Welcome to a story by Ernie Nowatschka
Ernie Nowatschka shovelling coal to a Kiln
Claybank Brick Plant Site
Memories of a Blizzard by Ernie Nowatschka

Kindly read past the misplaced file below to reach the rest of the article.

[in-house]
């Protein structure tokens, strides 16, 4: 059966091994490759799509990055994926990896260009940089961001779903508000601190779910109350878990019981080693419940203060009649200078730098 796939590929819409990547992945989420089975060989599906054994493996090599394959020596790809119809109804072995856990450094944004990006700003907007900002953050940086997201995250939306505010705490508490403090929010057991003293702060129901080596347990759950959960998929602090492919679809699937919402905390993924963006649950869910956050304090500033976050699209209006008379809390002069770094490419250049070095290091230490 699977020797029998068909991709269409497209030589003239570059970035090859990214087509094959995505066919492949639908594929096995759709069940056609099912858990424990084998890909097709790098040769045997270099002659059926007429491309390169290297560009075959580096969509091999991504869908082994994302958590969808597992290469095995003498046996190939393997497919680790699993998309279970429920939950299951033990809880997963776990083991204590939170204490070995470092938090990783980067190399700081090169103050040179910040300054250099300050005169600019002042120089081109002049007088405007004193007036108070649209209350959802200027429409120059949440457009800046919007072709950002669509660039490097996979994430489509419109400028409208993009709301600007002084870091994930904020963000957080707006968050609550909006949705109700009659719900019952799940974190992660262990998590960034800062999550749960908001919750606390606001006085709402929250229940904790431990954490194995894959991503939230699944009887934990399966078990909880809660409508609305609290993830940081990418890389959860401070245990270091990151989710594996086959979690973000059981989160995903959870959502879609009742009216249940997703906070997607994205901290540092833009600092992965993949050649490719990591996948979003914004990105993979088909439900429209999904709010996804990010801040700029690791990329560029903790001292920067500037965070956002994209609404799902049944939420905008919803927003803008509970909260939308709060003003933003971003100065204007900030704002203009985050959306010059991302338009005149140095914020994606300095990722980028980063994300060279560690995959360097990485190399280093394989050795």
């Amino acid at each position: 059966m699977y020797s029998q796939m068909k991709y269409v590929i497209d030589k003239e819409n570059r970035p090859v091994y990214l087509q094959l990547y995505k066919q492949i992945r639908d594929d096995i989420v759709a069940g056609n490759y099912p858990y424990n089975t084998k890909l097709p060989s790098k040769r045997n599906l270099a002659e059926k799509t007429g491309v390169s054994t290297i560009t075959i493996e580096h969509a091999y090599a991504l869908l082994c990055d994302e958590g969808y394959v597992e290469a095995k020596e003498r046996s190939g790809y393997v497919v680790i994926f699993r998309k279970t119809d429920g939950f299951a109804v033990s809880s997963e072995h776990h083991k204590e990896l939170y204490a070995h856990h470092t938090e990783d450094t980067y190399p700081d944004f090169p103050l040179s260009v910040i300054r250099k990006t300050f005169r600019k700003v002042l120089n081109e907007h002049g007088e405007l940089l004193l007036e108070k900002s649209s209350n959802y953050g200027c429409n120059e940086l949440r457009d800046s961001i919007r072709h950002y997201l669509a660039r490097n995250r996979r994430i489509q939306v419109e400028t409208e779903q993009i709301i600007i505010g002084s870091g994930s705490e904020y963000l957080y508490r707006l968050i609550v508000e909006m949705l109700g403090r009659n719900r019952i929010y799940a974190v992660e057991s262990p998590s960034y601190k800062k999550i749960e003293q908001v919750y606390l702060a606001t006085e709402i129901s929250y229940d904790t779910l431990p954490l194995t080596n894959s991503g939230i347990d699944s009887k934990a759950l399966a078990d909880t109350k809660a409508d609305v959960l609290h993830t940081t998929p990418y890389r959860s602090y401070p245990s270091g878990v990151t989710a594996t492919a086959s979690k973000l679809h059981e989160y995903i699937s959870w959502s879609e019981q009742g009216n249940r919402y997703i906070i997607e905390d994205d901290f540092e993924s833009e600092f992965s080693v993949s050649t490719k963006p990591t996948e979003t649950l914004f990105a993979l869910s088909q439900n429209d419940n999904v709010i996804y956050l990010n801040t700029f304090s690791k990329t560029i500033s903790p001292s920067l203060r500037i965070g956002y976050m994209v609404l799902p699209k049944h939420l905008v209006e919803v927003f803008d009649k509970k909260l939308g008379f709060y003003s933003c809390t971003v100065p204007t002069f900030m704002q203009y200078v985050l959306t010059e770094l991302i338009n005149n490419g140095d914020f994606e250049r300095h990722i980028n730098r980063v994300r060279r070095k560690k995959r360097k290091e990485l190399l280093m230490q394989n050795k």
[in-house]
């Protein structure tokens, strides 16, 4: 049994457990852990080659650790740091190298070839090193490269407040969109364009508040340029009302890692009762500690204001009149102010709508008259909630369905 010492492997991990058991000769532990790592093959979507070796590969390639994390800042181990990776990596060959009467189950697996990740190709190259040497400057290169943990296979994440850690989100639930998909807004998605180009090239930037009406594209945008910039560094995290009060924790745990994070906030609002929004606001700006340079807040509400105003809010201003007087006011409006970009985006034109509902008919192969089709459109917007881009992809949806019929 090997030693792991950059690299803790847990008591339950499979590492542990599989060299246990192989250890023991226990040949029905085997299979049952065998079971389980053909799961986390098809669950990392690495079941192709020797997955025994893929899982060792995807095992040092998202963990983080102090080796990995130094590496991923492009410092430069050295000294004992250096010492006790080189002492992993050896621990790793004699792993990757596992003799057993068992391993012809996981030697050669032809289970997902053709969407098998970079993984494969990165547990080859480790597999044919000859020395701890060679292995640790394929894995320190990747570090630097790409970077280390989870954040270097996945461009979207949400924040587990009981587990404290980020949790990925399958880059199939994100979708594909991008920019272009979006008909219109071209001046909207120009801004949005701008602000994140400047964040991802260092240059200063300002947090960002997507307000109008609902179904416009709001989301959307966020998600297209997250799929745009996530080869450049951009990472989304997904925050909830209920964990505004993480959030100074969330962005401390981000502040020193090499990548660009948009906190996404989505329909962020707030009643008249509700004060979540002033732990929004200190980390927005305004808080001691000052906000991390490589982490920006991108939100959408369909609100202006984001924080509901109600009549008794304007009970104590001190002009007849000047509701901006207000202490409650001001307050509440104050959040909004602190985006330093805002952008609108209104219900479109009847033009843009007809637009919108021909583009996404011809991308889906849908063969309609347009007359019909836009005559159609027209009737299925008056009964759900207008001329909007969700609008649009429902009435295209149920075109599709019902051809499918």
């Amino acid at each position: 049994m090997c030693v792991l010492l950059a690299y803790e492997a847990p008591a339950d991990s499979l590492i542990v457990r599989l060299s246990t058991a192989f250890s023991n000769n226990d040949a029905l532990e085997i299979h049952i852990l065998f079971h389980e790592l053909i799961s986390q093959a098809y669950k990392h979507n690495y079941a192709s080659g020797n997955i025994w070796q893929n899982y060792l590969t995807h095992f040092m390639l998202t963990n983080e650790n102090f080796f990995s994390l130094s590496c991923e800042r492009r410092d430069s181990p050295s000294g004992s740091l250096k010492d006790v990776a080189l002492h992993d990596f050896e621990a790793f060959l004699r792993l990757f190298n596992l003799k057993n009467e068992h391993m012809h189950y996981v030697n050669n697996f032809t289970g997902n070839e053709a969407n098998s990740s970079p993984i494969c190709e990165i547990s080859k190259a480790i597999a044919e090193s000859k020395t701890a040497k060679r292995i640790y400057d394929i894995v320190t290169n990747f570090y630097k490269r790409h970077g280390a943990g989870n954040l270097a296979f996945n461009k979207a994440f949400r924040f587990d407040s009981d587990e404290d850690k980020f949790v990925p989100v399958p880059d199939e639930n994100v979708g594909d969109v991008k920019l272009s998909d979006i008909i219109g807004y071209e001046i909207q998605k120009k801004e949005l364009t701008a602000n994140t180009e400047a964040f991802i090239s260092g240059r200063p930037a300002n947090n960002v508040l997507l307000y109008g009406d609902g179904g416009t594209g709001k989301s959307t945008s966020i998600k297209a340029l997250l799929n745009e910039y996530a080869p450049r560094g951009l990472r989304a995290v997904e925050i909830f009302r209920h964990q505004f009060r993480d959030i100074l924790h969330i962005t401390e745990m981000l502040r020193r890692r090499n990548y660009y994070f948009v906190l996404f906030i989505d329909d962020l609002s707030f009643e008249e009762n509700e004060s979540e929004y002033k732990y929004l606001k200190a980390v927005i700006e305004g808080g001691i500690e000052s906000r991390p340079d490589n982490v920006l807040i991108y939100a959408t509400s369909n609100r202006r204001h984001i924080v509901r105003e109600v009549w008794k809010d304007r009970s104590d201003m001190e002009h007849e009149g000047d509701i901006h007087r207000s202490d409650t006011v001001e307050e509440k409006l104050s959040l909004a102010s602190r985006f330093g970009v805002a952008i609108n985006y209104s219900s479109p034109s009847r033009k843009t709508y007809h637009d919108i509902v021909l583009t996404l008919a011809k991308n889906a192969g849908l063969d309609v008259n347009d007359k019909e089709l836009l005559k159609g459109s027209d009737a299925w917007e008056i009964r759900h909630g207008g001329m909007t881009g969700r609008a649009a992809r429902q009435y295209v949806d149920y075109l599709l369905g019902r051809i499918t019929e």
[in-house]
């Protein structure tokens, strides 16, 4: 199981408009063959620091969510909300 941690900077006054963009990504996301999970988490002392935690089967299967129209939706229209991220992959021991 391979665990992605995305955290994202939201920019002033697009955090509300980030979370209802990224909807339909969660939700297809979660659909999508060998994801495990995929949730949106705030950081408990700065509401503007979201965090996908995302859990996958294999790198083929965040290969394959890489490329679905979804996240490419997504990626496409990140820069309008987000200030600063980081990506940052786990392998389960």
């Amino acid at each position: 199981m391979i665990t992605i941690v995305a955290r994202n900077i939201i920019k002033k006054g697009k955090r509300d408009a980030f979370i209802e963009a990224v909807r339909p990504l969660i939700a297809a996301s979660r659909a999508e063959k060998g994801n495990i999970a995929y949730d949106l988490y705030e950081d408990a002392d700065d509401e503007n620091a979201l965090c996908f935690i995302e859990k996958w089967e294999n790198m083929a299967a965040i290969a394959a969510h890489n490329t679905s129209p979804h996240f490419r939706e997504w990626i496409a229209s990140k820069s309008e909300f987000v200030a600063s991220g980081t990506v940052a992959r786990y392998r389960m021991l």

It was one of those winters; we had a very bad blizzard, visibility was down to only about 20 feet and the wind howled for three days and nights. I was at work when the blizzard hit and could not get home nor expect anyone to come and relieve me in that 40° F below zero - life and death weather. Most firemen (the employees that fired and tended the kilns) lived miles from the Plant, on farms or in Avonlea. I was the only one living in Claybank and when I got to the Plant I couldn't leave, the boiler and one kiln needed attention. I did have company, my dog Tippy, the dog was always with me, a German Shepard Collie mix. The blizzard went on and on and I was worried about my family, my wife had no idea if I was still alive, as we had no phone at our house. After 2½ days Tippy and I were brought our first food. John Wostradowski who lived on the Site made the 300 yard trip to the Plant with a basket of food, although it may seem a short distance on a sunny day, during a Canadian blizzard it could mean your life. Tippy, of course got the first sandwich, one bite and it was gone. I was done in - out of energy, but we kept the fires going and after three days I was glad to see people again. Upon my departure in 1967, Mr. Welch conveyed his appreciation that I kept everything in good shape during the blizzard, it could have been costly for the company, with a kiln full of bricks ruined or frozen pipes. Having immigrated to Canada I have to say that compared to European weather that blizzard was the "real McCoy".